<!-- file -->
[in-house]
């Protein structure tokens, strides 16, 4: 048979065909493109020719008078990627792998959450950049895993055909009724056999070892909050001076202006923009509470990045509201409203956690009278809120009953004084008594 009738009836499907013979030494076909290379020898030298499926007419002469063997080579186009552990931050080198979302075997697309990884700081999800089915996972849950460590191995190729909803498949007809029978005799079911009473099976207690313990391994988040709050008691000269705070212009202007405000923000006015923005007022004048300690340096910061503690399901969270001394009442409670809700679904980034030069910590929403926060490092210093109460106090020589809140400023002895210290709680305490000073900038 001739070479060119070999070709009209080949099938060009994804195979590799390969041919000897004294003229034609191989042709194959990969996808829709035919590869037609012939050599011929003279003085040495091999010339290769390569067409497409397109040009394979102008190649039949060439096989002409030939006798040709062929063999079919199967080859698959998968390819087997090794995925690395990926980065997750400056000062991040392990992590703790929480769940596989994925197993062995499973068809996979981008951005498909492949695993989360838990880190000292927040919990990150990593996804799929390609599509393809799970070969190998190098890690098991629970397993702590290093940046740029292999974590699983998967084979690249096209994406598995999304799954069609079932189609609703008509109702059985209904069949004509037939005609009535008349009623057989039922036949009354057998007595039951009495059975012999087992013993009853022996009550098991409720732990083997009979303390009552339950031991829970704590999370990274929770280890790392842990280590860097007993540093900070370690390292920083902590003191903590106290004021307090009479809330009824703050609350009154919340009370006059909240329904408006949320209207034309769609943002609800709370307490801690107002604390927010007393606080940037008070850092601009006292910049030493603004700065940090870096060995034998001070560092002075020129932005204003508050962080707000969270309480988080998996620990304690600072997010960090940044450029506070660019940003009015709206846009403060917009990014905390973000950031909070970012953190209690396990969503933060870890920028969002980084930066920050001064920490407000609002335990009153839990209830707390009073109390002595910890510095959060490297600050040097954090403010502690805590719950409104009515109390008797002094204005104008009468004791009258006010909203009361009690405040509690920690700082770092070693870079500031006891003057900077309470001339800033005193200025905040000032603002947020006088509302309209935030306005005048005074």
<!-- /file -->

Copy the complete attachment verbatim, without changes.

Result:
[in-house]
């Protein structure tokens, strides 16, 4: 048979065909493109020719008078990627792998959450950049895993055909009724056999070892909050001076202006923009509470990045509201409203956690009278809120009953004084008594 009738009836499907013979030494076909290379020898030298499926007419002469063997080579186009552990931050080198979302075997697309990884700081999800089915996972849950460590191995190729909803498949007809029978005799079911009473099976207690313990391994988040709050008691000269705070212009202007405000923000006015923005007022004048300690340096910061503690399901969270001394009442409670809700679904980034030069910590929403926060490092210093109460106090020589809140400023002895210290709680305490000073900038 001739070479060119070999070709009209080949099938060009994804195979590799390969041919000897004294003229034609191989042709194959990969996808829709035919590869037609012939050599011929003279003085040495091999010339290769390569067409497409397109040009394979102008190649039949060439096989002409030939006798040709062929063999079919199967080859698959998968390819087997090794995925690395990926980065997750400056000062991040392990992590703790929480769940596989994925197993062995499973068809996979981008951005498909492949695993989360838990880190000292927040919990990150990593996804799929390609599509393809799970070969190998190098890690098991629970397993702590290093940046740029292999974590699983998967084979690249096209994406598995999304799954069609079932189609609703008509109702059985209904069949004509037939005609009535008349009623057989039922036949009354057998007595039951009495059975012999087992013993009853022996009550098991409720732990083997009979303390009552339950031991829970704590999370990274929770280890790392842990280590860097007993540093900070370690390292920083902590003191903590106290004021307090009479809330009824703050609350009154919340009370006059909240329904408006949320209207034309769609943002609800709370307490801690107002604390927010007393606080940037008070850092601009006292910049030493603004700065940090870096060995034998001070560092002075020129932005204003508050962080707000969270309480988080998996620990304690600072997010960090940044450029506070660019940003009015709206846009403060917009990014905390973000950031909070970012953190209690396990969503933060870890920028969002980084930066920050001064920490407000609002335990009153839990209830707390009073109390002595910890510095959060490297600050040097954090403010502690805590719950409104009515109390008797002094204005104008009468004791009258006010909203009361009690405040509690920690700082770092070693870079500031006891003057900077309470001339800033005193200025905040000032603002947020006088509302309209935030306005005048005074």